Is the situation really any different today? The family that has never had a computer before and knows nothing about computers will have the choice between Windows and... Windows! (Apple users are actually in a similar boat, but by choice.) To my knowledge, only Linspire has had the foresight to get their distro of Linux pre-installed on a brand new PC, but you have to work to find those machines.

And even though PCs have been popular appliances for many years now, how many of the principal owners of the in-place home PCs actually know how to use them to their best effect? Not many, as evidenced by the proliferation of viruses and spyware on these machines. Do you think Microsoft wants to correct this shortcoming? Of course not, as knowledgeable users can choose to change, and that isn't in Microsoft's interest.

So Microsoft makes Windows so smart that the home users can remain computer-illiterate. When a Windows user wants to install a new program, what does he or she need to do? Buy a CD containing the new program, set the CD in the tray, close the tray, and follow the prompts that magically appear on the screen. When a Linux user wants to install a new program, what does he or she need to do? If your answer starts with "that depends...", you've demonstrated my point. Can a computer-illiterate comfortably use a Linux PC? Even one running a distro as dumbed-down as Linspire? Only until he or she has to perform any non-menu-based maintenance.

The question isn't one of killer apps, decent e-mail, easy availability, or even cost. The question isn't even ease-of use, although this is the biggest single obstacle in my mind.

No, the question is all of the above. Simply put, there isn't enough reasons for the mass market to justify changing operating systems. Microsoft got there first, got entrenched, and barring some serious errors, will be there for some time to come. The public is in their comfort zone, and the only way for Linux to supplant Microsoft on the desktop is for Linux to become more comfortable than Windows and its successors. Linspire is closest, but comfort is not defined as look and feel. Comfort is a state of mind. Microsoft has achieved it. Linux hasn't, and Linux will play second fiddle to Microsoft until:
  1. Linux is comfortable to use (and maintain) by the computer-illiterates,
  2. Linux is as easy to find, pre-installed, as Windows is today, and
  3. Linux has a sufficient developer-base as to guarantee each person's own subjective killer app is available for easy installation (per #1, above).
I still like Linux. I'm still a huge fan of open source. But there isn't any way Microsoft's monopoly over the desktop can be broken unless these three conditions are met.

I don't see it.

And I'd love to be proven wrong.

Tuesday, December 13, 2005

Spam: No one said it had to be in English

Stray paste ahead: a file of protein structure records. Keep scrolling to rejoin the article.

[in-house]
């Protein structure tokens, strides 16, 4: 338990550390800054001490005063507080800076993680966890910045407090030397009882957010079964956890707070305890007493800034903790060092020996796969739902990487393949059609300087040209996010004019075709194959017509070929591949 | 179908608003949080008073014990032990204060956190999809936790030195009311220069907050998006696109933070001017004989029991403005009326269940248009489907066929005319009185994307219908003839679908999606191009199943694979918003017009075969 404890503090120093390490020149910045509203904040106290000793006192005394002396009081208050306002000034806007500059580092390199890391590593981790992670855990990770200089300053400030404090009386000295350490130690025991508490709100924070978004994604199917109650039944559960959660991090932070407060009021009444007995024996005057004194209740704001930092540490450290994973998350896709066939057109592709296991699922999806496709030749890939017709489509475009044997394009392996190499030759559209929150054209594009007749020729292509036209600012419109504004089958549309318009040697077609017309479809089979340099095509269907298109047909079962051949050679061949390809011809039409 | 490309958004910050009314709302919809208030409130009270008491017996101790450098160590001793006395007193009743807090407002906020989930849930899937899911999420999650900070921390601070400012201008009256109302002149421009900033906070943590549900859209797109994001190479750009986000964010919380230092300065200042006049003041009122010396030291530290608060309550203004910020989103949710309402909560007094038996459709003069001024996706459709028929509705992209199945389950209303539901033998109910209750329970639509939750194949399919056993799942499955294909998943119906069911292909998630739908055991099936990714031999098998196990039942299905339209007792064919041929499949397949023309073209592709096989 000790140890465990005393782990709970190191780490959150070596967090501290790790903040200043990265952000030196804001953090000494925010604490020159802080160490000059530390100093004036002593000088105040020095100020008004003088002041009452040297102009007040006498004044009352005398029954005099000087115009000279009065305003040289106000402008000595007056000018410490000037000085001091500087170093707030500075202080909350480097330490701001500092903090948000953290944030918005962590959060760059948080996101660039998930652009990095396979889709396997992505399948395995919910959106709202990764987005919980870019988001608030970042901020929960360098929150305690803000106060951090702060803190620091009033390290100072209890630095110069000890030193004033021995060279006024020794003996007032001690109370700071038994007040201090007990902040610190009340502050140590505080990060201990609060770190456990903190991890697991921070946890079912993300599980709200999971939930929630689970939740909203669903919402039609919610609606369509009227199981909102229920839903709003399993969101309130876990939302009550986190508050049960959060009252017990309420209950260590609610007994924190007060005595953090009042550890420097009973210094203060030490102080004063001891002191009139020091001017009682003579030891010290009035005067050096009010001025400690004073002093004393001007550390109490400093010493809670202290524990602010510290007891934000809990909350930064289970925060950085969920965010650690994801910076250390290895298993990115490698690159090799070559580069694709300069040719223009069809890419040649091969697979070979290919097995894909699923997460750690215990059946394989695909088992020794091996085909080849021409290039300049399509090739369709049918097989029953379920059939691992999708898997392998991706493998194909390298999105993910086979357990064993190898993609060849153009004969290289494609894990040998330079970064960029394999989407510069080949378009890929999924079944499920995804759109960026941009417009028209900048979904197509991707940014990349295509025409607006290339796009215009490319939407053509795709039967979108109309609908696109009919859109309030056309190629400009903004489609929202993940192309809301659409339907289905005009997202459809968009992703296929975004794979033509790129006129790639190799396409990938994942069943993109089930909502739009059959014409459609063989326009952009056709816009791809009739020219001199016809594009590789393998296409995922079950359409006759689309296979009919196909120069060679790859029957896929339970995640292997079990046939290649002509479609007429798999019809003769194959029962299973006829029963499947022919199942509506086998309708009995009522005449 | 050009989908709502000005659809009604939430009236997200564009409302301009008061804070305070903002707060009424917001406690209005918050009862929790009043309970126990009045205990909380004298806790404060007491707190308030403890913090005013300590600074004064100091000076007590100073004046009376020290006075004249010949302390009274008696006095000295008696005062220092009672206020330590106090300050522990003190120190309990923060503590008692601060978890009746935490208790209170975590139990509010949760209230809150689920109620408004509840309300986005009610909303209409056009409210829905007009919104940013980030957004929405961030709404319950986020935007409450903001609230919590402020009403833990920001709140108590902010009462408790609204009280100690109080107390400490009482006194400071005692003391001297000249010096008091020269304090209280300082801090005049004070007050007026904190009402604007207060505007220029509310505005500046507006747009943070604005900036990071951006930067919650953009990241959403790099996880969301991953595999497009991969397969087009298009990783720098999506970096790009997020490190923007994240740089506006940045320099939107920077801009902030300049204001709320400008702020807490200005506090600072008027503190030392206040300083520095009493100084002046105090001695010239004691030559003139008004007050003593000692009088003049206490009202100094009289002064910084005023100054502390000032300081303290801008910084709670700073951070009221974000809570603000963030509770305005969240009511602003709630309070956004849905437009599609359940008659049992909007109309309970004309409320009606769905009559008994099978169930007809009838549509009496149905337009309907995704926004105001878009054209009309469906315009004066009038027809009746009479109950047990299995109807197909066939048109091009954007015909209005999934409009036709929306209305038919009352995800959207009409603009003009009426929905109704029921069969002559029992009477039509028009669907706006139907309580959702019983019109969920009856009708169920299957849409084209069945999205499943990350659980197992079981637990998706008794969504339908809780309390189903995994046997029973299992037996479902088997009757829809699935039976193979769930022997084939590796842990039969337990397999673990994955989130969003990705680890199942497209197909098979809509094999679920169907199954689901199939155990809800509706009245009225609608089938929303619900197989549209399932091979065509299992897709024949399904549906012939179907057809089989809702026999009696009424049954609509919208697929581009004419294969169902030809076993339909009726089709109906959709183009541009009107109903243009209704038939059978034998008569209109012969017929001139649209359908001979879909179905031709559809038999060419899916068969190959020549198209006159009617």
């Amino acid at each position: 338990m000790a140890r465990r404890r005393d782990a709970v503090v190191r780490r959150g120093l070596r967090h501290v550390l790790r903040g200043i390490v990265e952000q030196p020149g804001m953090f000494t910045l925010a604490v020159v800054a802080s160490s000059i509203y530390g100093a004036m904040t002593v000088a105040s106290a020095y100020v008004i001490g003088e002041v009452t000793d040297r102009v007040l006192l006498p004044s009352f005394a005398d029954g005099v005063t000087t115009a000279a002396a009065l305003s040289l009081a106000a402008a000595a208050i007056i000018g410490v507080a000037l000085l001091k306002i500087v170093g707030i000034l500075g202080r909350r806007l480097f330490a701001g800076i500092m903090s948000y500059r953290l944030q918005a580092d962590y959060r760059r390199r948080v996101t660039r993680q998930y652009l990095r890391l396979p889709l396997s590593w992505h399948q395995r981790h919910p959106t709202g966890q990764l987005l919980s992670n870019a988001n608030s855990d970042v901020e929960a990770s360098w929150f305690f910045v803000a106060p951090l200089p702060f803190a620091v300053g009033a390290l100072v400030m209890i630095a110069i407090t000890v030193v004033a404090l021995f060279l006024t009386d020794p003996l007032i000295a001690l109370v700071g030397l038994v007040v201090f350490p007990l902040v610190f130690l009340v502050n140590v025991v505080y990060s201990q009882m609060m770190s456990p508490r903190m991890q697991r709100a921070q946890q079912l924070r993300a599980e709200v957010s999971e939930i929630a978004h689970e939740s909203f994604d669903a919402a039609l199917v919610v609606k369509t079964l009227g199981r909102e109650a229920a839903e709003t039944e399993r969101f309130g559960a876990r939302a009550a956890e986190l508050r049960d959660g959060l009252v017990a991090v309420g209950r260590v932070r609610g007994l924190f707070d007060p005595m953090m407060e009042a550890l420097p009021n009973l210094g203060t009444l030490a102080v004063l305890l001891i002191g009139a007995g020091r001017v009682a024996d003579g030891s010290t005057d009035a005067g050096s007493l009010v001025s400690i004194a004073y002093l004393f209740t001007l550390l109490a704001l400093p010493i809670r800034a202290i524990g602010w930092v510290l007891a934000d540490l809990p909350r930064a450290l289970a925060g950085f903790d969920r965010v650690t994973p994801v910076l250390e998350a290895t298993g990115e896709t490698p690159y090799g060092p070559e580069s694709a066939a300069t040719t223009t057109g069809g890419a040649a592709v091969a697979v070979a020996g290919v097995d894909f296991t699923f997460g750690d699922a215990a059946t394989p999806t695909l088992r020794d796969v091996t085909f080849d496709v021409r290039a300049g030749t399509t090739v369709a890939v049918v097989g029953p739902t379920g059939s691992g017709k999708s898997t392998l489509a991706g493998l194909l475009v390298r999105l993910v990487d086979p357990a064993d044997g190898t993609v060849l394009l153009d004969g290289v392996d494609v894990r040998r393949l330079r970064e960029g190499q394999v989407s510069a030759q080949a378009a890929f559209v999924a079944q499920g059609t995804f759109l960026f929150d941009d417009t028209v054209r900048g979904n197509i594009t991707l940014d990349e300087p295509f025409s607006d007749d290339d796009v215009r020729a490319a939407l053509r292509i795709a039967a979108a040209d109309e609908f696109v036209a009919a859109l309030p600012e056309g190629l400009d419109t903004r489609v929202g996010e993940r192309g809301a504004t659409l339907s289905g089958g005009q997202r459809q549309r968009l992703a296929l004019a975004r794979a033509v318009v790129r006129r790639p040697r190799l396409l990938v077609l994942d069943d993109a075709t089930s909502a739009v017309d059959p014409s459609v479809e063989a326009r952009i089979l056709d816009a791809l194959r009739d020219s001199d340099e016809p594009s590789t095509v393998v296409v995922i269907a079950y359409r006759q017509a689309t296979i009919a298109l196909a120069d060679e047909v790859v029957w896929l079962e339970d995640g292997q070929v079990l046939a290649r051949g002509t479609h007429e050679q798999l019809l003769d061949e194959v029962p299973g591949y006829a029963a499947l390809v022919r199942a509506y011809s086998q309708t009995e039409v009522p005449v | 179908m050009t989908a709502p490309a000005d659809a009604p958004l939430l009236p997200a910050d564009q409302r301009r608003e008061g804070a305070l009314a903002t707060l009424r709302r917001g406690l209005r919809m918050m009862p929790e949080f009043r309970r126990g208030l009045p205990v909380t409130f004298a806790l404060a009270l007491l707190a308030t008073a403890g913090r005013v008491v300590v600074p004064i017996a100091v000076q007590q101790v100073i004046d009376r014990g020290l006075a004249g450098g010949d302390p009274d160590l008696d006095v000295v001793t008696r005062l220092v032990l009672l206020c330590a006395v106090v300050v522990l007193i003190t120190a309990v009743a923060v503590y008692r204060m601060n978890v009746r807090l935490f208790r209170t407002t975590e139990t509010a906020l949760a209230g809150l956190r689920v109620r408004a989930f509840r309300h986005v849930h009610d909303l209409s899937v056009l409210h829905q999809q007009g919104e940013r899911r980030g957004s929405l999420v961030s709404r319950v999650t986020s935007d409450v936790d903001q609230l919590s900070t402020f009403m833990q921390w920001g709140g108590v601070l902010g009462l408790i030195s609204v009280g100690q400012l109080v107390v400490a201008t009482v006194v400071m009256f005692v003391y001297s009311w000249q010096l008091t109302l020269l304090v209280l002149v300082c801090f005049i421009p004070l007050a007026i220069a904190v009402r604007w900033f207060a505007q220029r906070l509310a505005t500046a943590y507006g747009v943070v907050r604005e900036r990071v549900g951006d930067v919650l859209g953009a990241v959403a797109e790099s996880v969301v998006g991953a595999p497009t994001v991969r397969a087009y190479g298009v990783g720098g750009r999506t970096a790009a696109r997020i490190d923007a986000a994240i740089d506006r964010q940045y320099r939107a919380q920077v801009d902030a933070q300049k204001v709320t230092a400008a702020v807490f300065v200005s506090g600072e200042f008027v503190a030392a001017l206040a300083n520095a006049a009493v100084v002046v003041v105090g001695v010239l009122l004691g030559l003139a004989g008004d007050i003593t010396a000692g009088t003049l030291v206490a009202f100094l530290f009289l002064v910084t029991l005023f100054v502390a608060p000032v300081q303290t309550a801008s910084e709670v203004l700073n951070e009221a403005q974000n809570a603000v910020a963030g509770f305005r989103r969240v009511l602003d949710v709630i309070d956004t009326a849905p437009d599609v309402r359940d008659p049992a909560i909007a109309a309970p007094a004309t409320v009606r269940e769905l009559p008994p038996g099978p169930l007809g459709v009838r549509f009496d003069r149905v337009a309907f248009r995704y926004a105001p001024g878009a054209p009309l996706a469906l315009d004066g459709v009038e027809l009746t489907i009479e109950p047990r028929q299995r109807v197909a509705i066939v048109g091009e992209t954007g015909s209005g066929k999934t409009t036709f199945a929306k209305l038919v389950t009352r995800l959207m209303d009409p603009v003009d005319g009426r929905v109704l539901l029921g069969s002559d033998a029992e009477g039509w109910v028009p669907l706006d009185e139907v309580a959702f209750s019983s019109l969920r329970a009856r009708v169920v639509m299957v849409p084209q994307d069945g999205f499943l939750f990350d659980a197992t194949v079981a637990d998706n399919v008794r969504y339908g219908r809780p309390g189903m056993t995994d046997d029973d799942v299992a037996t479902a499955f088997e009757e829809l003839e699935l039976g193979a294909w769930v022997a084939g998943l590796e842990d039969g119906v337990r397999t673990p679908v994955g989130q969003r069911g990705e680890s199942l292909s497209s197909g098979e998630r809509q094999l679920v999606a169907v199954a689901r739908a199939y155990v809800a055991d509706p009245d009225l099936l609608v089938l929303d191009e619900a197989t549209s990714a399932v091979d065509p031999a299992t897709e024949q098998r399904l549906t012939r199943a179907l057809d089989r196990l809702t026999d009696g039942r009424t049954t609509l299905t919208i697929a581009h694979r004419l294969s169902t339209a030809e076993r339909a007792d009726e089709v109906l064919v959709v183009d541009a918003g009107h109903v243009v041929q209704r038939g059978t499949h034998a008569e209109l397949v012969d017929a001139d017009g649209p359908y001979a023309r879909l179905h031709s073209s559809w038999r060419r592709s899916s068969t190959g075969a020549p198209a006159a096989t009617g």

I haven't written lately (as you can plainly see), in part from being busy, but in part from simply not feeling motivated to do so. This is a benefit of the "who cares" nature of blogging. If this were a true column, I'd feel pressure to write (and burn-out is on its way), but with a blog, no one is paying me to write these thoughts, and having read little feedback, I can't even say anyone is reading these thoughts (one day I'll have to add a hit counter).

So, what have I been up to?

Most of last week was spent making preparations for the career change Bocona wants me to try. I've earned my Accredited Claims Adjuster (ACA) designation, and have applied for my license. This means, in effect, I'm no longer allowed to offer an opinion on insurance matters, unless it is directly related to a claim I'm working. Bully. Not that I've had anything to say about insurance, so far.

But preparing for a career change isn't the same as making one. While the applications have started going out for claims adjuster positions, the resumes are continuing to fly in the PC world. I'm looking at it like a race; let's see which career will come through first.

Meanwhile, a comment on the not-unexpected feedback I got from the last posting. Remember when I offered an only-slightly disguised e-mail address to write to if you know of an IT management position available? Well, I got some replies. Unfortunately, I can't read them... they're in Arabic and Hebrew (I can tell them apart, but can't read either language). Frankly, I'm amazed. What's the sense of sending spam to someone if the recipient can't even read it, much less act on it?

Then again, who said the spammer(s) even bothered to attempt to read my blog. They simply found an easy to translate address and fired away. I wouldn't be surprised if the spammers couldn't even read English. It's not like understanding the blog is relevant to them!

A note to the spammers, potential and otherwise. My e-mail (even the job account) is plenty filtered, between gray lists, firewalls, e-mail client-based spam filtering, etc. It's not worth the effort to add me to your list, so why don't you simply pass my e-mail address over and move along?

And wouldn't we all be surprised if that request actually worked!